Metascore
75

Generally favorable reviews - based on 24 Critics

Critic score distribution:
  1. Positive: 20 out of 24
  2. Negative: 0 out of 24
  1. 75
    Hits one out of the park.
  2. A sprightly, lovingly researched, rather misty-eyed sports documentary that's steeped in ethnic pride.
  3. Aviva Kempner's warm and intelligent mash note to a man who clearly deserved it.
  4. Reviewed by: Ken Fox
    60
    A fine, straightforward tribute to a sports giant who faced blatant prejudice and paved away for the likes Jackie Robinson, Hank Aaron and other minorities who dared make a place for themselves as heroes of America's greatest pastime.
  5. 89
    Kempner's documentary is a streamlined, gorgeous piece of work, full of revelations of time, place, and person.
  6. Hank Greenberg was to Jews what Jackie Robinson was to African Americans: a great athlete, handsome and hard-working, who took the first line of abuse from bigots and proved that his people belonged at the highest level of professional sports.
  7. Kempner demonstrates how the star's success and dignified bearing inspired a generation of Jews to fight through the ethnic barriers in all fields.
  8. 91
    A rousing and agreeable movie that resurrects a small but important episode in baseball history that parallels the larger history of the nation.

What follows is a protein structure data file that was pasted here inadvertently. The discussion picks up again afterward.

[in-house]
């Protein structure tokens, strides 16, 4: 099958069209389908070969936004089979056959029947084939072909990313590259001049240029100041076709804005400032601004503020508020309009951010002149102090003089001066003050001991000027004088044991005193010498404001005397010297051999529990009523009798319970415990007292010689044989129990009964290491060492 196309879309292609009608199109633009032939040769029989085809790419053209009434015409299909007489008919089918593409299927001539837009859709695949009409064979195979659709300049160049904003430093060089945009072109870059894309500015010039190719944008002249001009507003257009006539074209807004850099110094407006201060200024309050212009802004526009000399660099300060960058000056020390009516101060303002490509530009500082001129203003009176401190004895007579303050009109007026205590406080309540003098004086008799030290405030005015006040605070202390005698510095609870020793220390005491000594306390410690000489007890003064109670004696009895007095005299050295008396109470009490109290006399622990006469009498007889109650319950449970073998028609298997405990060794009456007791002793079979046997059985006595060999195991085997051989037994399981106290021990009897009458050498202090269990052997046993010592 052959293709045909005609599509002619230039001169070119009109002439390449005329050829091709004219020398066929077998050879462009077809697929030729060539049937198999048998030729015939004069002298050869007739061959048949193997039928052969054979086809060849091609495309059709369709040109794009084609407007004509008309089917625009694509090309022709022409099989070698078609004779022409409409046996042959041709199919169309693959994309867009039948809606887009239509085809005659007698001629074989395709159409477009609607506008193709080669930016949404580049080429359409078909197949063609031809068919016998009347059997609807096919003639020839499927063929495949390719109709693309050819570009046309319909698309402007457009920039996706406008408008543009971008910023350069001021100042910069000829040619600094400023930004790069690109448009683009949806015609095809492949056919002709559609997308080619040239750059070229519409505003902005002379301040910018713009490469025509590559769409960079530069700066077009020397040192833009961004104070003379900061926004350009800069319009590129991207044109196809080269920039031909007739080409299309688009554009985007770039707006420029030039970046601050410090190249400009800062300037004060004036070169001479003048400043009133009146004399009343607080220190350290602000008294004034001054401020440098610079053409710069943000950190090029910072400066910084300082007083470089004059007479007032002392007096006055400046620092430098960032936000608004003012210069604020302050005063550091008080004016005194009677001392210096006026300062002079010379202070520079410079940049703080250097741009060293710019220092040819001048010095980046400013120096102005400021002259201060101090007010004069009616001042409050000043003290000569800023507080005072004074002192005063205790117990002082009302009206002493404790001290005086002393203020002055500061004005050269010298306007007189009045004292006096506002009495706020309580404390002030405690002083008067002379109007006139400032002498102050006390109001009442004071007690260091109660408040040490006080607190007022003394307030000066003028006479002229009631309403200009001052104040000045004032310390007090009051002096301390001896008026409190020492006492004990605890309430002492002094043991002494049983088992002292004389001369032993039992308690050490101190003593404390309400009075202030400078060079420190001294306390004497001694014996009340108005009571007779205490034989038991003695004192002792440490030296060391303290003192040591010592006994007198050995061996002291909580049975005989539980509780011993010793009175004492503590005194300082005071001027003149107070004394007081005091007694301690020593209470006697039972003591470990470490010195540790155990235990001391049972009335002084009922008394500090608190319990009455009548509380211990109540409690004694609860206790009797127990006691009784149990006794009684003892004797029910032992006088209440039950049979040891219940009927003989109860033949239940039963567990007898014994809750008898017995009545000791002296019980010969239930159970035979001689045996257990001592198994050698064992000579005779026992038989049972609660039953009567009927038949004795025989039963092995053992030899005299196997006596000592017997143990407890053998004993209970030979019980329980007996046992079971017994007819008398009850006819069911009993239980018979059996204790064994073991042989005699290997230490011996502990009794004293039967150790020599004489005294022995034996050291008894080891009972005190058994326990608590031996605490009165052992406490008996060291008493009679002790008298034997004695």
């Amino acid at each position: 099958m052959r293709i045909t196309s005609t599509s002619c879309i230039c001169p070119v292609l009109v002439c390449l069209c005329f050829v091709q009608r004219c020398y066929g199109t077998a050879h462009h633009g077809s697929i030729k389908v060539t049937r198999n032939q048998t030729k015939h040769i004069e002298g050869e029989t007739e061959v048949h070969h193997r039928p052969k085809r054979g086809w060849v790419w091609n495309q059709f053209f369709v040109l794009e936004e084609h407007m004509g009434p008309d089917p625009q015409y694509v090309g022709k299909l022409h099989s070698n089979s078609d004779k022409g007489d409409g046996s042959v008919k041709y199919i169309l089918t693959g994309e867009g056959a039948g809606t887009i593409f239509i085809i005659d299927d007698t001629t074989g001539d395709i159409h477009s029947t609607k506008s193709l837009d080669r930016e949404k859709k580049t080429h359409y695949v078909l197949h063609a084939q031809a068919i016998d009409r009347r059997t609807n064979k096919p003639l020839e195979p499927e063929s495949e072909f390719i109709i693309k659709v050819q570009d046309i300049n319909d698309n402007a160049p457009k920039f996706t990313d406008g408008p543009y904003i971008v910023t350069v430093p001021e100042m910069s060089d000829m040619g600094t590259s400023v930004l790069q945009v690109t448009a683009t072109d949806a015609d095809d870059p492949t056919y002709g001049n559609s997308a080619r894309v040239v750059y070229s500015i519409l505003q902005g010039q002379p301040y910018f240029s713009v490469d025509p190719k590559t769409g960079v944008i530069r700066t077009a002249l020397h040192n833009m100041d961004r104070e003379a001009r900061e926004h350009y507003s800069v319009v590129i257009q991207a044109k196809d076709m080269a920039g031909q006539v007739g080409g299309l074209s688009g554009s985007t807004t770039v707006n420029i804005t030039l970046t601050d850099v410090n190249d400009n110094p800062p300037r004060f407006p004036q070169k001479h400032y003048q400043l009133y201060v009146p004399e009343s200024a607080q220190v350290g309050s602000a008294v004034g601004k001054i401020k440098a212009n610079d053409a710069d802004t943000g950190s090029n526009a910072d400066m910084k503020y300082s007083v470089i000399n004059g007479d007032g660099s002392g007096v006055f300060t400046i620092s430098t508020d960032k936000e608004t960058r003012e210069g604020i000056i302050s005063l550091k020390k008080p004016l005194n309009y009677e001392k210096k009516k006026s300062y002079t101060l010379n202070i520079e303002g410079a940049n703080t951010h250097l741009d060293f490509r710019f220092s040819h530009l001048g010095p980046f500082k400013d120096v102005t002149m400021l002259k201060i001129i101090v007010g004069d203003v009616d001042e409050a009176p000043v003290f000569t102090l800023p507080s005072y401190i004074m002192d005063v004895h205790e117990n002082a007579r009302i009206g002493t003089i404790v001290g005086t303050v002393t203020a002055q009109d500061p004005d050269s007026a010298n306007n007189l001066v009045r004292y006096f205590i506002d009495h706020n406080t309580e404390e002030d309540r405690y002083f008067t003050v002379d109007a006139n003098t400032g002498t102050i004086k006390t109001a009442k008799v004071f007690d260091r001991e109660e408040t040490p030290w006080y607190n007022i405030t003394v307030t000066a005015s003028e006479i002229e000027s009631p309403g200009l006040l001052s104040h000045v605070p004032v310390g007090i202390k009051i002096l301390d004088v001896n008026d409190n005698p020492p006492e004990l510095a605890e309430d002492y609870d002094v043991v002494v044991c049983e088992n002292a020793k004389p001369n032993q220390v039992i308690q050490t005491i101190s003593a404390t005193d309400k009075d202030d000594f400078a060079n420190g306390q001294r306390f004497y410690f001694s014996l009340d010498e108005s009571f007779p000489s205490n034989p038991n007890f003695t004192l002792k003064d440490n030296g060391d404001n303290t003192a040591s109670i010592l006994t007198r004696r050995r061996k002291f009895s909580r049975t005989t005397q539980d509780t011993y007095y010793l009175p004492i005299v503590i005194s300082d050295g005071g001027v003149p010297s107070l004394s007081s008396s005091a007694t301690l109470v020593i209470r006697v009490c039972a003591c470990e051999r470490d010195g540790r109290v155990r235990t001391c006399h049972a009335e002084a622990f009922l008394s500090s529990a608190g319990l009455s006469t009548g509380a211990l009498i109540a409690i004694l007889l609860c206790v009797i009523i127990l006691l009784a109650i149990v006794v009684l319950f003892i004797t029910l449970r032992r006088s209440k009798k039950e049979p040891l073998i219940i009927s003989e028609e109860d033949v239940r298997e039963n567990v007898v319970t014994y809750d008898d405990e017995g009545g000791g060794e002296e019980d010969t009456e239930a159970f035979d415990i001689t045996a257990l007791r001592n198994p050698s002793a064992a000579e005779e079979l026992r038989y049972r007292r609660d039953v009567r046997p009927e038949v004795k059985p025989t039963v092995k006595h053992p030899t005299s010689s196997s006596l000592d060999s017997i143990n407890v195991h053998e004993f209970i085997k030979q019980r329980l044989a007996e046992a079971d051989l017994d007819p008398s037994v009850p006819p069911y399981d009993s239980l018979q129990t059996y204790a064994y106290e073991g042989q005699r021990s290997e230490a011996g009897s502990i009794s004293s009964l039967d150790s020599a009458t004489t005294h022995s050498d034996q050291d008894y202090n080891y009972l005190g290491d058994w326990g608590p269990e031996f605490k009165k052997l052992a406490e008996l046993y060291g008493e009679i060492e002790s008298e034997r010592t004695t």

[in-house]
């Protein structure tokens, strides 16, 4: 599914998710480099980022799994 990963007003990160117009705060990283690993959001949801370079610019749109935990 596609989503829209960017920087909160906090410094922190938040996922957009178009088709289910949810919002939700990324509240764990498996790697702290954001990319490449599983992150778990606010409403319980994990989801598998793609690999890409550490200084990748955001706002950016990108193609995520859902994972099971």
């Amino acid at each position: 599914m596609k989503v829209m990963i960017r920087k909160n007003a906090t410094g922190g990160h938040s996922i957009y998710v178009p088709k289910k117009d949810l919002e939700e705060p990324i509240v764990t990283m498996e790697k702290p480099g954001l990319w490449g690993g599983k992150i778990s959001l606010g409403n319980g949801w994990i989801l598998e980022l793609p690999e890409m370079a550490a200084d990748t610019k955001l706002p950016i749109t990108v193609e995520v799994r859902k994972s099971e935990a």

9. 50
    In the absence of any greater cultural context, the ritual reiteration of Greenberg's greatness grows wearisome.
  10. 57
    Aviva Kempner's utterly conventional documentary plays like a lost chapter from Ken Burns' "Baseball."
  11. Reviewed by: Jay Carr
    88
    While it preserves his baseball feats, it looks beyond them to clarify Greenberg's place in American culture.
  12. Filled with delightful sequences.
  13. Reviewed by: Ernest Hardy
    80
    What director Aviva Kempner has done is shine a light into the past and recover a classic American hero, one with all the integrity, decency and largeness of spirit that we have been taught makes up the American character.
  14. 70
    Kempner's lighthearted yet not apolitical collage conveys how Greenberg's success as an athlete in the 30s and 40s contradicted an ethnic stereotype.
  15. Reviewed by: Richard Schickel
    70
    Sharing its subject's virtues, it is a lovely addition to the annals of the Greatest Generation.
  16. Engaging and revelatory, turning forgotten footnotes and discarded minutiae into the stuff of riveting drama and poignant laughs.
  17. Simultaneously fascinating and vexing in ways that might tax informed devotees of both baseball and film.
  18. Scrupulously made and deeply affectionate.
  19. A model of what a largely talking-heads documentary should be, with on-camera testimonials and lots of film clips that offer layers of context.
  20. 75
    If there's a flaw, it's that Kempner has fashioned more a hagiography than true biography.
  21. Reviewed by: Marc Caro
    88
    Tells an inspiring story, unknown or forgotten by many, while bringing the past to life and illuminating issues that persist today.
  22. Reviewed by: Edvin Beitiks
    63
    Offers insights from a host of former players.
  23. Reviewed by: David Davis
    70
    Places Greenberg in historical context -- as a pioneering Jew and as an all-American sports hero.

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